Fleet Exception Analysis: Do Peaks and Valleys in Your Data Pique Your Interest?

By Steve Saltzgiver, Fleet Success Ambassador

As fleet manager, my favorite task was to review data sets and try to make sense out of them to initiate an action to either improve processes, reduce expenses — or both. The ability to use data as a mechanism to better understand what’s happening and to continuously improve your fleet operation is critical to fleet management. One of the challenges in today’s fleet management operation is the inability to review data trends due to the loss of Baby Boomers exiting the workplace for greener pastures (i.e., retirement).

Most Boomers had a sense of what data means, as they understood fleet management in a perfunctory – how to repair and operate a vehicle – sense. Boomers were much more “hands-on,” often growing up in the world of fixing vehicles (e.g., grew up fixing cars, had shop classes in school, helped parents repair family cars, etc.). Today, this “hands-on” opportunity has virtually diminished as repairing vehicles has become more of an academic or analytical exercise.

The latter gave Boomers inherent advantages to recognizing and understanding data.  This said, the current generation is far more advanced in analytical skills, which gives them an advantage if they can acquire a few perfunctory skills to better understand how vehicles are used, repaired, maintained, and how vehicles function to perform various mission-critical tasks.

As a Boomer fleet manager, I recall many times where data analysts would present me with charts and graphs, like Figure 1 above. I would first focus on selecting a few units (exception report) and proceed to ask them questions like “why is unit 0838 and 0848 taking us 50% more labor to maintain than the other units?” Most often, having not dealt directly with fixing fleet vehicles or repair shop activities, they were not sure how to read the chart, let alone answer my question. As a fleet professional, let’s look at this graph and see how we might better understand and potentially resolve any issues.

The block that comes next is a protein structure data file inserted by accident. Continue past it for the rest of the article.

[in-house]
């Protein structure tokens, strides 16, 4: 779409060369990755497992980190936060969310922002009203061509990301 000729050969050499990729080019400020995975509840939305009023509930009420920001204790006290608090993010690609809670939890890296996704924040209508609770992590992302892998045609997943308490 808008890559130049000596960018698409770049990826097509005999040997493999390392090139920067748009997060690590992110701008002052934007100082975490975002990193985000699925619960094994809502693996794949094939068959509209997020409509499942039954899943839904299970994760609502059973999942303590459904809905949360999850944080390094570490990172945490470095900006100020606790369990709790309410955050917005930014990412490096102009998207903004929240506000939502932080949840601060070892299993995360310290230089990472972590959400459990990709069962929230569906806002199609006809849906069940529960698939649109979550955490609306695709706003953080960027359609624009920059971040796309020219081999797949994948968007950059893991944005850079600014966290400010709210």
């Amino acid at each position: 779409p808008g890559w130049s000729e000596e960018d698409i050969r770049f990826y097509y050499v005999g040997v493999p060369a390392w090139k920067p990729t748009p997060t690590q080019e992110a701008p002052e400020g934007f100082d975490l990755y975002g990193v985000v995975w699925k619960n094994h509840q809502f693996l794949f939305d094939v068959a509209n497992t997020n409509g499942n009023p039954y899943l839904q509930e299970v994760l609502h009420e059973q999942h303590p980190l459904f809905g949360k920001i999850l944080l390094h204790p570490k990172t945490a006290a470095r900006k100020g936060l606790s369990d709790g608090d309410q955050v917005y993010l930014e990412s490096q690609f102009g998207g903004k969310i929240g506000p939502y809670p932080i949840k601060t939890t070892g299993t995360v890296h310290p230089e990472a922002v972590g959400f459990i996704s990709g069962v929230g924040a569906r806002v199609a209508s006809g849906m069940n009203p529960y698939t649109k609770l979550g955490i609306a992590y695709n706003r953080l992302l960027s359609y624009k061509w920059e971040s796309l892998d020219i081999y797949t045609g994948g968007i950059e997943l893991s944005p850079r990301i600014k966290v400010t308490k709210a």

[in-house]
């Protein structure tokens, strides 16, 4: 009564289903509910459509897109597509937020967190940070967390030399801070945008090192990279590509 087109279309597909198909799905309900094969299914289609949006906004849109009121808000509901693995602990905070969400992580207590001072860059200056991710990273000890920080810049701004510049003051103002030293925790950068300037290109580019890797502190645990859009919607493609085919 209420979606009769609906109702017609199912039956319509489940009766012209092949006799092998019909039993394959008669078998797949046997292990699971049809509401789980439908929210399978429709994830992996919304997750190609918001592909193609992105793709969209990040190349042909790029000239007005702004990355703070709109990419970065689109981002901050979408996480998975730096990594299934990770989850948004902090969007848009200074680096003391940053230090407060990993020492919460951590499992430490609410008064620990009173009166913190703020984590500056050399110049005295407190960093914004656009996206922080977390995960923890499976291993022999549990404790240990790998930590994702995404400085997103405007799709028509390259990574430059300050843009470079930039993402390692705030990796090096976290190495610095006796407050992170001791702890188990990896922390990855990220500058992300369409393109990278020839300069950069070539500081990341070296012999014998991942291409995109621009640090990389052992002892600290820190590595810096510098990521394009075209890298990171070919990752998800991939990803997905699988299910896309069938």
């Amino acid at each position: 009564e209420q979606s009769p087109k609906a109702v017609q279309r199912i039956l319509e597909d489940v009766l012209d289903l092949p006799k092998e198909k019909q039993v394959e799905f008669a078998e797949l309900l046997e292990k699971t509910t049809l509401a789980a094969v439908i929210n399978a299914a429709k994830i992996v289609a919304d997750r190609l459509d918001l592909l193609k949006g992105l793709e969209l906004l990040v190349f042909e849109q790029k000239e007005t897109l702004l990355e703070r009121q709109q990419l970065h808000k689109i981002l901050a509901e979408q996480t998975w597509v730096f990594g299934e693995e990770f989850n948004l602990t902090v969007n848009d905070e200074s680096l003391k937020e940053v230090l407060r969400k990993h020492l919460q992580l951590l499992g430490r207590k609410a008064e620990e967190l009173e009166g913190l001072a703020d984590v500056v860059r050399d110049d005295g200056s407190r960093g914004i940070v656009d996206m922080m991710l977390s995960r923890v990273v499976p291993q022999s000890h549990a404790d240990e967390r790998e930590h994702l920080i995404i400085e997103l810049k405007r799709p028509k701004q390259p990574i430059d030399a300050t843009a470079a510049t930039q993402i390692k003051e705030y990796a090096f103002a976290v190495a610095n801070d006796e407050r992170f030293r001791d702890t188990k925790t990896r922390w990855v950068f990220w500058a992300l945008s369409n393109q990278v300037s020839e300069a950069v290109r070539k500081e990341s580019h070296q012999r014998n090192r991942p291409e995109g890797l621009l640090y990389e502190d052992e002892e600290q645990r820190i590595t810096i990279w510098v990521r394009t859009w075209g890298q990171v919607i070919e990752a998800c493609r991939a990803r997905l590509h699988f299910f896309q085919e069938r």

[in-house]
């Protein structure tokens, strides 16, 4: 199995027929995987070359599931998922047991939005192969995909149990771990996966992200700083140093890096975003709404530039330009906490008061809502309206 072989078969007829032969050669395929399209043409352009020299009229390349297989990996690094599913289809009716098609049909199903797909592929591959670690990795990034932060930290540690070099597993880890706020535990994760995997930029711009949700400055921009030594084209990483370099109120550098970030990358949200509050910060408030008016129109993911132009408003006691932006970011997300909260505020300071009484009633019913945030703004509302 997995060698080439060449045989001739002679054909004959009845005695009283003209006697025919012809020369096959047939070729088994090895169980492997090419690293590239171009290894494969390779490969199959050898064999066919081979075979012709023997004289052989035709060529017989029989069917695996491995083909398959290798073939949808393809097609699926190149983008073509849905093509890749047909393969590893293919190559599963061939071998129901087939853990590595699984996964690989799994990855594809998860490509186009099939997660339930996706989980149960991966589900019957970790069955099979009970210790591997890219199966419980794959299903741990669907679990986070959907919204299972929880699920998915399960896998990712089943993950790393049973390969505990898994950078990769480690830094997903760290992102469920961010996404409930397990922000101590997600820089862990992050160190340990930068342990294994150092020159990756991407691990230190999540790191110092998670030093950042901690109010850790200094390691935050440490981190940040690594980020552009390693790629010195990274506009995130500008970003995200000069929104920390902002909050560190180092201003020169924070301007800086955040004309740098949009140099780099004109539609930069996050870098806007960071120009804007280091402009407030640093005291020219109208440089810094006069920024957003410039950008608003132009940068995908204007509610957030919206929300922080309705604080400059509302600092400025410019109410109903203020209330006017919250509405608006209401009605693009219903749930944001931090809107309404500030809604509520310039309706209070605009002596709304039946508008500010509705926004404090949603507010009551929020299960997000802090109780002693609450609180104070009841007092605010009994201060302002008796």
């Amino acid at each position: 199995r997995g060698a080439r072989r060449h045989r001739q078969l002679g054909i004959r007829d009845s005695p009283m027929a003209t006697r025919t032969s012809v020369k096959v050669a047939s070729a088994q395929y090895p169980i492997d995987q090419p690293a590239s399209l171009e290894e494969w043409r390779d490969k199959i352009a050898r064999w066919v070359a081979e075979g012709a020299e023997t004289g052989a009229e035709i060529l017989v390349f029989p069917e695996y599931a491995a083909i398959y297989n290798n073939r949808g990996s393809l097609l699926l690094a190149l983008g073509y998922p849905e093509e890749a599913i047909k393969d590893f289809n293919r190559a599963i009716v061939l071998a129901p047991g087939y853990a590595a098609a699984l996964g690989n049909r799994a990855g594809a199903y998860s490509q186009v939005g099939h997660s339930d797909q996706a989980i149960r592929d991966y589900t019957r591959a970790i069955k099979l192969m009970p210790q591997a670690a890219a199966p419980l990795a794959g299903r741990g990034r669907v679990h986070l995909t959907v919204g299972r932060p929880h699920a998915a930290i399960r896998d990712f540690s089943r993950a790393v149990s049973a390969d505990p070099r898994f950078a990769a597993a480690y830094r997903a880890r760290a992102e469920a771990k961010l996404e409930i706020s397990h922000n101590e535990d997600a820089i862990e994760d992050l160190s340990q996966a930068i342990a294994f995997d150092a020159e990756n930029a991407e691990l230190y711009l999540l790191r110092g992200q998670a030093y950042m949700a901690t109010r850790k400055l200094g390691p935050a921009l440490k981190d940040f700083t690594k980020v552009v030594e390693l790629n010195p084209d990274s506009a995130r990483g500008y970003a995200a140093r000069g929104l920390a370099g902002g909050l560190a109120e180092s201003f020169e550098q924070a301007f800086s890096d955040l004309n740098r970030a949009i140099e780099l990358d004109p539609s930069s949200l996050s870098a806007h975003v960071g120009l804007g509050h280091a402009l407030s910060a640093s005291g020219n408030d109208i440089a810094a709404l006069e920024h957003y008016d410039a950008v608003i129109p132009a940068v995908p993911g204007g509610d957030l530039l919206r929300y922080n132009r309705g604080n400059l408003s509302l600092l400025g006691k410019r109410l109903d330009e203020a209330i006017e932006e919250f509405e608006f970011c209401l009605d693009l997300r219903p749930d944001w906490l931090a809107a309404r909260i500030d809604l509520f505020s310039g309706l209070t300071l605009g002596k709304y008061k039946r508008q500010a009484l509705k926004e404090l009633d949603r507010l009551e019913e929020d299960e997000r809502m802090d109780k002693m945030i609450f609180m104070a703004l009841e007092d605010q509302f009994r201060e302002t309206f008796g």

Problem Analysis

In previous blogs, I’ve spoken about a common problem-solving technique in analysis which includes data sets is to start asking, “WHY”[1]. Most often by the time one asks “WHY” five times they better understand the issues and are more apt to solve an issue.

Let’s start with unit #0838, which has logged 77.66 hours of labor for a 12-month period compared to the average of other units well below 50 hours:

  1. WHY do we think these hours are so high, what does the data show?

Answer: This unit operates as a motor pool unit where multiple drivers are frequently using this vehicle.

  1. WHY do we think this motor pool unit takes more 50% labor to maintain?

Answer: Multiple drivers fail to take personal ownership while operating this unit and fail to operate the vehicle responsibly.

  1. HOW could we reduce the number of driver misuse or abuse-related repairs in the future?

Answer: We could step up the requirements for motor pool vehicle drivers to complete a detailed inspection (DVIR) to note and record any previous defects prior to operating.